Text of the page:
> Oceanography > Issues > Archive > Volume 20, Number 3

2007, Oceanography 20(3):90–99, http://dx.doi.org/10.5670/oceanog.2007.32

Connecting Places: The Ecological Consequences of
Dispersal in the Sea

Authors | First Paragraph | Full Article | Citation


Steven D. Gaines | Marine Science Institute and Department of Ecology, Evolution, and Marine Biology, University of California, Santa Barbara, CA, USA

Brian Gaylord | Bodega Marine Lab and Section of Evolution and Ecology, University of California, Davis, CA, USA

Leah R. Gerber | Ecology, Evolution and Environmental Science, School of Life Sciences, Arizona State University, Tempe, AZ, USA

Alan Hastings | Department of Environmental Science and Policy, University of California, Davis, CA, USA

Brian P. Kinlan | Marine Science Institute, University of California, Santa Barbara, CA, USA


First Paragraph

Few traits are shared by all species of animals and plants. Movement is a noteworthy exception. Although many species seem permanently locked to a particular place, they inevitably move at some stage of their life cycles. The mobile phase can be adults, juveniles, or gametes. Species move for many reasons. Some move to seek food. Others move to avoid becoming food for someone else. Some move to seek favorable conditions. Others move to find a mate or an egg to fertilize. When these forms of movement occur over relatively short distances, they can play important roles in a wide range of ecological and evolutionary processes (Davidson et al., 2004). Much of marine ecology has focused on the dynamics and consequences of such local interactions.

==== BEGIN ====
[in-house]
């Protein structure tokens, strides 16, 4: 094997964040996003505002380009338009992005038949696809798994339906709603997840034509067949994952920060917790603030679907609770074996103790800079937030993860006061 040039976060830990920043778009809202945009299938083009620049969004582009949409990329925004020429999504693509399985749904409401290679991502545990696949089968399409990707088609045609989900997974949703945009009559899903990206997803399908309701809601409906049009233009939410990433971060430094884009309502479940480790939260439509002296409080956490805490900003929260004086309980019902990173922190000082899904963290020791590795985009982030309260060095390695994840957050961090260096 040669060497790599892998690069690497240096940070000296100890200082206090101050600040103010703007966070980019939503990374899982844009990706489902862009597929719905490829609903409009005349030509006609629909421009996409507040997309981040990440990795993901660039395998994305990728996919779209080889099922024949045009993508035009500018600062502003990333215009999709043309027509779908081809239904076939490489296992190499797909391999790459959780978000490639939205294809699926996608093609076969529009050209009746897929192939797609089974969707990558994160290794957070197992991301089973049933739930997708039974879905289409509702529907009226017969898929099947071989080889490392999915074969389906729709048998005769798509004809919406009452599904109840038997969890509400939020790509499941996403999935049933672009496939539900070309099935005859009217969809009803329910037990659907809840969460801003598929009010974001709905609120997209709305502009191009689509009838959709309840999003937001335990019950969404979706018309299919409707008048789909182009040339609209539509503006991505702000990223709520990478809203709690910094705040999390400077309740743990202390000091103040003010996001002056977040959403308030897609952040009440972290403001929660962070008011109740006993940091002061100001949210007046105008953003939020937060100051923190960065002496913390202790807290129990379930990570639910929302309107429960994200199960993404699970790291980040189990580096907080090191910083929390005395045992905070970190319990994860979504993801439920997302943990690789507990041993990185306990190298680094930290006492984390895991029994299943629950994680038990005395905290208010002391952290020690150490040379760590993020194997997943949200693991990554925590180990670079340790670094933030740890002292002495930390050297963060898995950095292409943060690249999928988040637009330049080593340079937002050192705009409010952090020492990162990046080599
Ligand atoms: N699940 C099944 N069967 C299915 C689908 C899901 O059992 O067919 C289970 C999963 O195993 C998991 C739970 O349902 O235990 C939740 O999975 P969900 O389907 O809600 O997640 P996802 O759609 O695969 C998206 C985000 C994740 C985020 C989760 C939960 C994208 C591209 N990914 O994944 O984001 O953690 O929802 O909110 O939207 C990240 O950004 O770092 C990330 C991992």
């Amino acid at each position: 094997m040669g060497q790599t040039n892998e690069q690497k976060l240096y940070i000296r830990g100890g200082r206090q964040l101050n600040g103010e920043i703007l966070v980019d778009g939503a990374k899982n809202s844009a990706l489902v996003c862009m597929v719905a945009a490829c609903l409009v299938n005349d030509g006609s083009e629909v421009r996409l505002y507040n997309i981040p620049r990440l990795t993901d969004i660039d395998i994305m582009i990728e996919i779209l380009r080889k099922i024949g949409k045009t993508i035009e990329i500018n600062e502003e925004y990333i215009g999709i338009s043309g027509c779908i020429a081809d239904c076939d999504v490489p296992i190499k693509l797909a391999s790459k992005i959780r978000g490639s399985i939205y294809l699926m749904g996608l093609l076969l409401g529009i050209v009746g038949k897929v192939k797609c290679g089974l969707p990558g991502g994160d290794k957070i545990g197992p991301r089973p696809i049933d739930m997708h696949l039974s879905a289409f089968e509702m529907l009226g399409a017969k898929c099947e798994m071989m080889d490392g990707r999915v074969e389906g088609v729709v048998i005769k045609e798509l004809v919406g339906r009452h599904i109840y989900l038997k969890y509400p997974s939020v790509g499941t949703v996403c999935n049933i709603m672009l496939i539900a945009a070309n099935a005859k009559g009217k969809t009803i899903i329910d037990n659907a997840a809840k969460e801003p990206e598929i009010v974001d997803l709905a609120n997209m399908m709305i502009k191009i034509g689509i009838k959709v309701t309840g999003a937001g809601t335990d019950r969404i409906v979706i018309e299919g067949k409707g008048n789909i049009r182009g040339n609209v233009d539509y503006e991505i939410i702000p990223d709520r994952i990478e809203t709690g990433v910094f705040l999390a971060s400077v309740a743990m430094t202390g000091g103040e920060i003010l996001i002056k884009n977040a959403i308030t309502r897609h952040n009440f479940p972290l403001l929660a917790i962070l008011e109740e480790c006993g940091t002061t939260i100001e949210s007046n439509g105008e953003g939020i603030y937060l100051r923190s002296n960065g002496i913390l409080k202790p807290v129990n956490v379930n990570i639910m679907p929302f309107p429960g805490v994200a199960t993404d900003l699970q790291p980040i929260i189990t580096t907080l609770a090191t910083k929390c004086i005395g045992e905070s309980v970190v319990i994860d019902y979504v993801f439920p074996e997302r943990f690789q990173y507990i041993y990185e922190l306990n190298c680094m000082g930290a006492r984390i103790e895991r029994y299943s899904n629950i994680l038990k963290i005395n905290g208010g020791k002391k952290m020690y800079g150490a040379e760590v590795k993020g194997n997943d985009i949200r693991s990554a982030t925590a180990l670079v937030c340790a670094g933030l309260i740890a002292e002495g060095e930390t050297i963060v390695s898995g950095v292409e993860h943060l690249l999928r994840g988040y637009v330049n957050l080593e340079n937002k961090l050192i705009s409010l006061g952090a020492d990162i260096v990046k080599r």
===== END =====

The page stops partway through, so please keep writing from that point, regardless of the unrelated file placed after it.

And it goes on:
Full Article

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Gaines, S.D., B. Gaylord, L.R. Gerber, A. Hastings, and B. Kinlan. 2007. Connecting places: The ecological consequences of dispersal in the sea. Oceanography 20(3):90–99, http://dx.doi.org/10.5670/oceanog.2007.32.